New reviews of BEAUTY by Raphael Selbourne

News item

“Raphael Selbourne’s Beauty tells the story of a naive young Bengali woman living in Wolverhampton who finds herself ostracised by her family after a failed arranged marriage.

When she runs away, her flight brings her into the ambit of two unlikely protectors: a downwardly- mobile middle-class twit and a Staffordshire Bull Terrier-breeding skinhead.
Selbourne brilliantly plays out a comedy of conflicting cultural and class expectations, repeatedly confounding reader’s expectations when contrasts between ‘white’ and ‘Asian’, ‘yob’ and ‘toff’ values threaten to become too obvious. He captures perfectly an England of pound shops and Jobcentres with ‘client beverage facilities’. Through Beauty herself, he gives the tale of the innocent abroad an original twist.”

Financial Times, 26th September 2009

“Selbourne writes convincingly both of Beauty’s Bengali household and Mark’s working-class world of casual sex, pubs and hard manual labour. Grim and threatening, this first novel is also occasionally very funny.”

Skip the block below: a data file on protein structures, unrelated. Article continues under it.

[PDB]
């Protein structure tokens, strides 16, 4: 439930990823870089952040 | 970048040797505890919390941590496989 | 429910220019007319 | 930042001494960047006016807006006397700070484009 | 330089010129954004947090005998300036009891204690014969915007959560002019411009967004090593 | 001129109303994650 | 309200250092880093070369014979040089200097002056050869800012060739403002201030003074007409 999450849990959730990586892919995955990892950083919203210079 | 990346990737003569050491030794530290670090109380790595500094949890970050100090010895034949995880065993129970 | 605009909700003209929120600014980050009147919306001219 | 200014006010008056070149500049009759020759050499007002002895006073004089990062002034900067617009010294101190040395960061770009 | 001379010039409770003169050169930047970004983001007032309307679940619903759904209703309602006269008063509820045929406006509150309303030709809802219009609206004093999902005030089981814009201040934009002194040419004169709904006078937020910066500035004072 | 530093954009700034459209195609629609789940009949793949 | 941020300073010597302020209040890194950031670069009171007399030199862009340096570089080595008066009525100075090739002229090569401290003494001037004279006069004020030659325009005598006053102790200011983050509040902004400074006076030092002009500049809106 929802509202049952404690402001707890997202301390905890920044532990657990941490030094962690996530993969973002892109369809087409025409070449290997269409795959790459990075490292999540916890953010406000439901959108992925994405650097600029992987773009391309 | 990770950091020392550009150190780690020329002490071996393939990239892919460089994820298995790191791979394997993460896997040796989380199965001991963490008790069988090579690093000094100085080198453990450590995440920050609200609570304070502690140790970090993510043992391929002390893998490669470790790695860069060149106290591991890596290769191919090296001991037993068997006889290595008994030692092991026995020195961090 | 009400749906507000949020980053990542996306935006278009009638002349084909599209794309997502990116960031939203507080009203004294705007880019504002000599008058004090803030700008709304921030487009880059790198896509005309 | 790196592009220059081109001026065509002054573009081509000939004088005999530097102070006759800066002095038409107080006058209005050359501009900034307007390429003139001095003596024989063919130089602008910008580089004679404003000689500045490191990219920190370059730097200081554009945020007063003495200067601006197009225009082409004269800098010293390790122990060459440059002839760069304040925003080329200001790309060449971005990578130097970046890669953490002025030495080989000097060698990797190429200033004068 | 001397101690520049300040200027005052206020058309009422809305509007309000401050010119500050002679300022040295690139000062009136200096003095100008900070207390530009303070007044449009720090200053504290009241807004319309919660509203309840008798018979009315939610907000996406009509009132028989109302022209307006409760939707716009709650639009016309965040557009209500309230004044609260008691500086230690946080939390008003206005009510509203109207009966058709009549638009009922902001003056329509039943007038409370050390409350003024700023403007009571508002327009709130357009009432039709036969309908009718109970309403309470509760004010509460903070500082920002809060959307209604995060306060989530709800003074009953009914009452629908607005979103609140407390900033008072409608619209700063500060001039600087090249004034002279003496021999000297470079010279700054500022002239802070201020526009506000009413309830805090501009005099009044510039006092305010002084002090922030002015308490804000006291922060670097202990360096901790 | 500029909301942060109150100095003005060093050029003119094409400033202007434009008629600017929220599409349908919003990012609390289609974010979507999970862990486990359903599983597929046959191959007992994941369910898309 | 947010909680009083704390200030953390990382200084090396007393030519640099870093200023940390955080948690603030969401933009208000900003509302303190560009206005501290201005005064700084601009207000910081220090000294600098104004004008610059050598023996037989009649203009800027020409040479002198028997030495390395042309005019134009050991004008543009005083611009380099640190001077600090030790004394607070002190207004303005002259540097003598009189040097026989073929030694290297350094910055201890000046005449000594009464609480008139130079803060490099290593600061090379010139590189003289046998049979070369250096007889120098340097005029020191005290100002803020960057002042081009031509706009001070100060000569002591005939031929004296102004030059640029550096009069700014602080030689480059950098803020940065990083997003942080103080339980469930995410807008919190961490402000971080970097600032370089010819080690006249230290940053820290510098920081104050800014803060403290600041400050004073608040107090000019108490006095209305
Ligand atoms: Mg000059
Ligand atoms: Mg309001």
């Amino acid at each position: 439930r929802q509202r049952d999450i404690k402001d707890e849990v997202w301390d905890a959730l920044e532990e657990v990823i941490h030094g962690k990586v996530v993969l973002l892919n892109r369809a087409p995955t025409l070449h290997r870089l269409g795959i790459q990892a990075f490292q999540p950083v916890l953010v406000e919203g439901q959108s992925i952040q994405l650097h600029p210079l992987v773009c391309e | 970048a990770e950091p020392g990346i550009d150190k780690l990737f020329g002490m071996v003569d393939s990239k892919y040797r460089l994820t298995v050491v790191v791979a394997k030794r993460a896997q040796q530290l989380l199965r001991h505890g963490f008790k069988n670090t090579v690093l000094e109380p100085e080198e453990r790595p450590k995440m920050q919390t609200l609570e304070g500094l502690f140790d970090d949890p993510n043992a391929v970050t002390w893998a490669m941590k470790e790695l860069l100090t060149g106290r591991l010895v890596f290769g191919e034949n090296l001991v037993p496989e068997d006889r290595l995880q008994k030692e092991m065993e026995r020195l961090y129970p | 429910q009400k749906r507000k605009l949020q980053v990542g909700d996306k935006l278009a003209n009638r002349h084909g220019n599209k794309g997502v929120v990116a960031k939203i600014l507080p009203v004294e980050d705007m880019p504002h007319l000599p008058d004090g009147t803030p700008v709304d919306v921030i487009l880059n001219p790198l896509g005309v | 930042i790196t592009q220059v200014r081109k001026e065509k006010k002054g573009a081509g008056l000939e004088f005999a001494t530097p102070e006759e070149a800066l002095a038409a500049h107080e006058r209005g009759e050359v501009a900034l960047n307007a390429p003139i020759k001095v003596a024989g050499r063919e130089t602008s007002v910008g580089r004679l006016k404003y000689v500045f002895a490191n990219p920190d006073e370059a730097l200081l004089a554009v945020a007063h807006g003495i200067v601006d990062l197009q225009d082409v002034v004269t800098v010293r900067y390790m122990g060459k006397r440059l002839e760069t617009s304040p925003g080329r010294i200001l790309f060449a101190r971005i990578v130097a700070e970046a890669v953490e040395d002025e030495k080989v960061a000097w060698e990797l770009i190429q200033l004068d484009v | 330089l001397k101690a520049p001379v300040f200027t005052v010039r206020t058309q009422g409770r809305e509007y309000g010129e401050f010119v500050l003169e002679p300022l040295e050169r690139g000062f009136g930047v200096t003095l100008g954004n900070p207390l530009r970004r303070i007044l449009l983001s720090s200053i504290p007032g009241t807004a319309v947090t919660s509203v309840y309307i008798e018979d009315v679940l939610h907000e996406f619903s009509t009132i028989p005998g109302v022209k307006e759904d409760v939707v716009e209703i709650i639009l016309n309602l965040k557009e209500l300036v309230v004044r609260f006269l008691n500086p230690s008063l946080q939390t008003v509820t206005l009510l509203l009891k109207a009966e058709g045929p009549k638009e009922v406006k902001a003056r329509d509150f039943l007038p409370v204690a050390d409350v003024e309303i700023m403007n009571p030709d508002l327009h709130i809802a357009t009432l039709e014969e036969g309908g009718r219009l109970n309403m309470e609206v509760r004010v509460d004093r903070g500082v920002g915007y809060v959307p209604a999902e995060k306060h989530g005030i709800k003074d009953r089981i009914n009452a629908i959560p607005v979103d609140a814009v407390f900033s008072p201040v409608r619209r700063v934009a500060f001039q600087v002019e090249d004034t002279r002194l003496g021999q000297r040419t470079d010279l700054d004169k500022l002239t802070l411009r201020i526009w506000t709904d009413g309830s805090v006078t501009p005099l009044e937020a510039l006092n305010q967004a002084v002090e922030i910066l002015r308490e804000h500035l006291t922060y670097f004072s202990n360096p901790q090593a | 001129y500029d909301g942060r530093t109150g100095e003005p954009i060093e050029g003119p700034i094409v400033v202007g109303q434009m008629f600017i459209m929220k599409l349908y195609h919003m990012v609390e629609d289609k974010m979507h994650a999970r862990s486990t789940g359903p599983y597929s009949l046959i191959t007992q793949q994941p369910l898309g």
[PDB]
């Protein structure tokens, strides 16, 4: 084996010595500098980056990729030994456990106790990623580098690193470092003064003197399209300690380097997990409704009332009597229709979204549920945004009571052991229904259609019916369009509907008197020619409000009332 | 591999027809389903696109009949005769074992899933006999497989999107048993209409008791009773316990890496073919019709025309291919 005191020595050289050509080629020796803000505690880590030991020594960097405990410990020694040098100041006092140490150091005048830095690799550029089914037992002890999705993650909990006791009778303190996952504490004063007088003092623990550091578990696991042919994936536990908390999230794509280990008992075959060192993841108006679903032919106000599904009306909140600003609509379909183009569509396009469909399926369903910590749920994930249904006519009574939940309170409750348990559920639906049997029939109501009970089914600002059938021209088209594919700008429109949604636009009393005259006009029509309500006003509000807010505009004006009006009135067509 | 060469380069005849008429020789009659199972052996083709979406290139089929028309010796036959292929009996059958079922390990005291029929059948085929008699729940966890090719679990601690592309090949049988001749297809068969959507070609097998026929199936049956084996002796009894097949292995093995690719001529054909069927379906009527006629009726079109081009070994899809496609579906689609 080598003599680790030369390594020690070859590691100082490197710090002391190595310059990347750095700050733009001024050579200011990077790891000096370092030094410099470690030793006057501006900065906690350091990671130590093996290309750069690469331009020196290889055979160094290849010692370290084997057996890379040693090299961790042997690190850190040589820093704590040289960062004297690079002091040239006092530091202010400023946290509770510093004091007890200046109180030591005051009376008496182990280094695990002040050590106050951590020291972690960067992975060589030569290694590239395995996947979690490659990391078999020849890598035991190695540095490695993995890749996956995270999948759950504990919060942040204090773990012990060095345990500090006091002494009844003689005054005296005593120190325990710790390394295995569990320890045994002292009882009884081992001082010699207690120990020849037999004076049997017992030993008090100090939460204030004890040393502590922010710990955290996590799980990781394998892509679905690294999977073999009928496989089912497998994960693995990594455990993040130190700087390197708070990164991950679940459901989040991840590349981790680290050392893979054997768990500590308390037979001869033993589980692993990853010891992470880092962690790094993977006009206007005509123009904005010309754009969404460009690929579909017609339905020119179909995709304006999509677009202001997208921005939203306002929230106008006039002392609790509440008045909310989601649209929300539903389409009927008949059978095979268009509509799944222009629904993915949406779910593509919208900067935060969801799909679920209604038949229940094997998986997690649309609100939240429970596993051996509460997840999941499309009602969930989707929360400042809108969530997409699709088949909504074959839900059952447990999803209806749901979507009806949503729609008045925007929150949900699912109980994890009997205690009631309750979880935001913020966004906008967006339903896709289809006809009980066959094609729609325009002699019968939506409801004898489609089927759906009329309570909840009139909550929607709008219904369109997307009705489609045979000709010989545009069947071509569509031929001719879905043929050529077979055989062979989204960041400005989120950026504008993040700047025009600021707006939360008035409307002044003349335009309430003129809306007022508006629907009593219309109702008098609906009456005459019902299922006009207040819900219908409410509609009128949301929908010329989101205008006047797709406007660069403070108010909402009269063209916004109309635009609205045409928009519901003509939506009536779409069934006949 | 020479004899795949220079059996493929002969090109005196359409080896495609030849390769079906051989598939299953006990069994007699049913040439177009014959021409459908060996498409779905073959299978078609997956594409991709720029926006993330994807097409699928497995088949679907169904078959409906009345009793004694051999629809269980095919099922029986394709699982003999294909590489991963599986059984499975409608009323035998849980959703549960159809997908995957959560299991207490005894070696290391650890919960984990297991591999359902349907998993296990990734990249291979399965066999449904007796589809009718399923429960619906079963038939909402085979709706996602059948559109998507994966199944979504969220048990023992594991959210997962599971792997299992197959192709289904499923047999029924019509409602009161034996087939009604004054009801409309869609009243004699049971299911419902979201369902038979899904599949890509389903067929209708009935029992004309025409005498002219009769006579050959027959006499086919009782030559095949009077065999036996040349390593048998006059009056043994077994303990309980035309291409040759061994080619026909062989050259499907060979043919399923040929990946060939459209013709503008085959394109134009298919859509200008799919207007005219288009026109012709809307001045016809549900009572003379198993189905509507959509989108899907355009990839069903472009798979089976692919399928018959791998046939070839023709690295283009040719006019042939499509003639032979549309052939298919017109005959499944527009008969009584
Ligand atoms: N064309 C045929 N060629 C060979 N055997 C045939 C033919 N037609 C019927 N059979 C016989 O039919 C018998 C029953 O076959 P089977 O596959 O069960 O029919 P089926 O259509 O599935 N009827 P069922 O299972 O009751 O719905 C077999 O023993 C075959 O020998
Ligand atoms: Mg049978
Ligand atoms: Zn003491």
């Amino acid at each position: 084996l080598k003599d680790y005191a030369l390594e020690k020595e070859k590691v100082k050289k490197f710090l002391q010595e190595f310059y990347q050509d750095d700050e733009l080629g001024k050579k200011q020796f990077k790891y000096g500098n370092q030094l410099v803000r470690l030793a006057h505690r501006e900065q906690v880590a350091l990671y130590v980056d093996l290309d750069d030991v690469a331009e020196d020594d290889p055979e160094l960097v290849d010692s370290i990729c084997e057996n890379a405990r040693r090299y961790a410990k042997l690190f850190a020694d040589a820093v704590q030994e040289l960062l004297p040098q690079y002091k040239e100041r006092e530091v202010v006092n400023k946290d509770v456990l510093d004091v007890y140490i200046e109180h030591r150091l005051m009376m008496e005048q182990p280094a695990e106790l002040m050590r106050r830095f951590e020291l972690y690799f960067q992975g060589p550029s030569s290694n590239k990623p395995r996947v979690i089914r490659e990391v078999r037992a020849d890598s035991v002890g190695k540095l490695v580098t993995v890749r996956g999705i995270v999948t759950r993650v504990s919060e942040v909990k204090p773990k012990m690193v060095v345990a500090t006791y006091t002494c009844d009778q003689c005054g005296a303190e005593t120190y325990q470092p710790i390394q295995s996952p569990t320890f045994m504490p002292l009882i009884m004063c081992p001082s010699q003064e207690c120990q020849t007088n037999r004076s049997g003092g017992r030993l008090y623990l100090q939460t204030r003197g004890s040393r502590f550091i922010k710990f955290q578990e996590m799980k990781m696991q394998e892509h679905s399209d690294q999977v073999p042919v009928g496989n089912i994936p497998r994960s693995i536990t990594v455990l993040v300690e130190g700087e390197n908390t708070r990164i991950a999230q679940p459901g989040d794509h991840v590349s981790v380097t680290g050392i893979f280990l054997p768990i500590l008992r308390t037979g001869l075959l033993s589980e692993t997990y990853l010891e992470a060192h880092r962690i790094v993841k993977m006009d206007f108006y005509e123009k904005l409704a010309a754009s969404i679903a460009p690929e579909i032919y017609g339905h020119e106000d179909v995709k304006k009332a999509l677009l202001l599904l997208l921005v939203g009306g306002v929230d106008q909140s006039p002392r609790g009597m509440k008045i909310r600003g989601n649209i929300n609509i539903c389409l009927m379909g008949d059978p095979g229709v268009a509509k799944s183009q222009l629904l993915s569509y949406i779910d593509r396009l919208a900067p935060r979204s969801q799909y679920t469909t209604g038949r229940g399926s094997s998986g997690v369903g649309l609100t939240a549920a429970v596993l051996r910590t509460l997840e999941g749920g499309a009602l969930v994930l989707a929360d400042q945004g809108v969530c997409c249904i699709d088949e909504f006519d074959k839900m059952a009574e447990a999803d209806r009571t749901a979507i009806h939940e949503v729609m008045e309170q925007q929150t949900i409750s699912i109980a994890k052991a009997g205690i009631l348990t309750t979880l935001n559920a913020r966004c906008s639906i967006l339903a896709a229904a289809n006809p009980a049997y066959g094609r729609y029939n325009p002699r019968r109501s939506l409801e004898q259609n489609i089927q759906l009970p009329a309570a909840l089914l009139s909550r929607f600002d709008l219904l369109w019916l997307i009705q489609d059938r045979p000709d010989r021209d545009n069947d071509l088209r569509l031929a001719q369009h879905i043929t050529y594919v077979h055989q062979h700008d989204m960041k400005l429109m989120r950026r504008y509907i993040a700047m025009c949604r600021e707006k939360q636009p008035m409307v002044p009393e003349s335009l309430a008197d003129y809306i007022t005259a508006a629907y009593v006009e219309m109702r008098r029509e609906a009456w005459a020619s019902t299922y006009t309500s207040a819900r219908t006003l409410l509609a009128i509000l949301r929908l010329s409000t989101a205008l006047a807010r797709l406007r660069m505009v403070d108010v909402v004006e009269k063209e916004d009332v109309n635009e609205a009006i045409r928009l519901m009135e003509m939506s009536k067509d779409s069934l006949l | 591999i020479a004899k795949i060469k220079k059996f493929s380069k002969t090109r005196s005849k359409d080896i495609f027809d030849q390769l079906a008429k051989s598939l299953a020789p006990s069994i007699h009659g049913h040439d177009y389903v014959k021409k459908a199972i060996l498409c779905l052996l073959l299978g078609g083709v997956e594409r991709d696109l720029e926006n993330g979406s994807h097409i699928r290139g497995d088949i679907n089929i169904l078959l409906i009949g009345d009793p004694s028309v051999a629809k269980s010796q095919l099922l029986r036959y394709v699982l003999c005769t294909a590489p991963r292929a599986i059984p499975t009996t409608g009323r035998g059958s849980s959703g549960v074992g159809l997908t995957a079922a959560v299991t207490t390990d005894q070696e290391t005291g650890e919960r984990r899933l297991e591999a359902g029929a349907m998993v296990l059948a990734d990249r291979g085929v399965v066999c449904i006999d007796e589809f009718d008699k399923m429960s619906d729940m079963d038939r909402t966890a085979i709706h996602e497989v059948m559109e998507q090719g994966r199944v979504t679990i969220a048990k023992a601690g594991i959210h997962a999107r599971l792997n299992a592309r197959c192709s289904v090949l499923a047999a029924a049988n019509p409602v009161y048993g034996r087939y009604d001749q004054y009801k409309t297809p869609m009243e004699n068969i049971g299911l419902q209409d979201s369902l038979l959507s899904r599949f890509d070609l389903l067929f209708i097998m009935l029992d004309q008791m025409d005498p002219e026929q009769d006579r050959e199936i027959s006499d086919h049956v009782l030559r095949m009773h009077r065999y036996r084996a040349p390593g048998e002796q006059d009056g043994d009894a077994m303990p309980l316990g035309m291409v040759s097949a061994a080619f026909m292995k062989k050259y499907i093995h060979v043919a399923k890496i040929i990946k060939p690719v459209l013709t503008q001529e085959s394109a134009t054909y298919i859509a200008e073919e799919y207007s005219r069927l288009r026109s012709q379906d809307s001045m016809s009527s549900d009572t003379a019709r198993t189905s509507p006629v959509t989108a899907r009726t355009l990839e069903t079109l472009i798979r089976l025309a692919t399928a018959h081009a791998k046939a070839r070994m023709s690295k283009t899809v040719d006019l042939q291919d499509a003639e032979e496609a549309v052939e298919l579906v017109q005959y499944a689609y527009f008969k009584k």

Independent, 10th September 2009

“‘Woolverhamptun’ is not a friendly place if your brothers think you’re ‘faggol’ for refusing to marry a mullah three times your age and you’ve been sent back from Bangladesh in disgrace. The plan had been to get the mullah a passport and Beauty’s refusal to co-operate has gone down badly with her family. But they can’t keep her locked up forever — her jobseeker’s allowance depends on her learning to read on a RiteSkills course.
Meanwhile, Mark Aston is living in a squalid house on Prole Street, with little to recommend him except his union flag tongue stud and a pack of bull terriers trained to lunge at blacks or Asians. After Beauty runs away, ex-con Mark becomes her saviour. Selbourne’s depiction of the relationship between the two is touching — the innocence of their friendship is unexpected and sweetly convincing.”

Observer, 11 October 2009

Reader’s Comments

  1. Not again! Is it possible to write a book or win a prize without the Asian/immigrant theme these days? And will it ever be possible again? Just wondered!?

    N. Fulton — 12th January 2010

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  1. Raphael Selbourne was born and grew up in Oxford. After studying Politics at Sussex University, he moved to Italy where he worked mostly as a...

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